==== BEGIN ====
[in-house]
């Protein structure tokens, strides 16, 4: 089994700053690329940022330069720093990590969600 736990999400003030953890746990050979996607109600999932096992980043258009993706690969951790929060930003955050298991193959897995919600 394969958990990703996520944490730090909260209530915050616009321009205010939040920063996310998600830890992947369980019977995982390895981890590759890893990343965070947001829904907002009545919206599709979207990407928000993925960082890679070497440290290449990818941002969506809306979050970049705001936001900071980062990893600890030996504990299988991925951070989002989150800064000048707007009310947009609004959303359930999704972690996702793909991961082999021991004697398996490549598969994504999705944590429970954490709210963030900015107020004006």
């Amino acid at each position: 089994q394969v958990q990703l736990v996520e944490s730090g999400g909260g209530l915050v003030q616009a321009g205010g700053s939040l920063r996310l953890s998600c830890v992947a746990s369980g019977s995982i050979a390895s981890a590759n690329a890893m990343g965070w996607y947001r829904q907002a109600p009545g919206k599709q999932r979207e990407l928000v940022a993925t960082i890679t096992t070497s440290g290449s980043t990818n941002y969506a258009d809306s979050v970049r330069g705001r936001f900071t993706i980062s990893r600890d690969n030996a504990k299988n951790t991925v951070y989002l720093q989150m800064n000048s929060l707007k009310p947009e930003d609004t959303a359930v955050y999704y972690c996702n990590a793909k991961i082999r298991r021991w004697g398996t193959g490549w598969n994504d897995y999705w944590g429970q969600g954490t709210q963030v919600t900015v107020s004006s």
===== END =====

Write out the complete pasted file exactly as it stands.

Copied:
[in-house]
């Protein structure tokens, strides 16, 4: 089994700053690329940022330069720093990590969600 736990999400003030953890746990050979996607109600999932096992980043258009993706690969951790929060930003955050298991193959897995919600 394969958990990703996520944490730090909260209530915050616009321009205010939040920063996310998600830890992947369980019977995982390895981890590759890893990343965070947001829904907002009545919206599709979207990407928000993925960082890679070497440290290449990818941002969506809306979050970049705001936001900071980062990893600890030996504990299988991925951070989002989150800064000048707007009310947009609004959303359930999704972690996702793909991961082999021991004697398996490549598969994504999705944590429970954490709210963030900015107020004006």
């Amino acid at each position: 089994q394969v958990q990703l736990v996520e944490s730090g999400g909260g209530l915050v003030q616009a321009g205010g700053s939040l920063r996310l953890s998600c830890v992947a746990s369980g019977s995982i050979a390895s981890a590759n690329a890893m990343g965070w996607y947001r829904q907002a109600p009545g919206k599709q999932r979207e990407l928000v940022a993925t960082i890679t096992t070497s440290g290449s980043t990818n941002y969506a258009d809306s979050v970049r330069g705001r936001f900071t993706i980062s990893r600890d690969n030996a504990k299988n951790t991925v951070y989002l720093q989150m800064n000048s929060l707007k009310p947009e930003d609004t959303a359930v955050y999704y972690c996702n990590a793909k991961i082999r298991r021991w004697g398996t193959g490549w598969n994504d897995y999705w944590g429970q969600g954490t709210q963030v919600t900015v107020s004006s």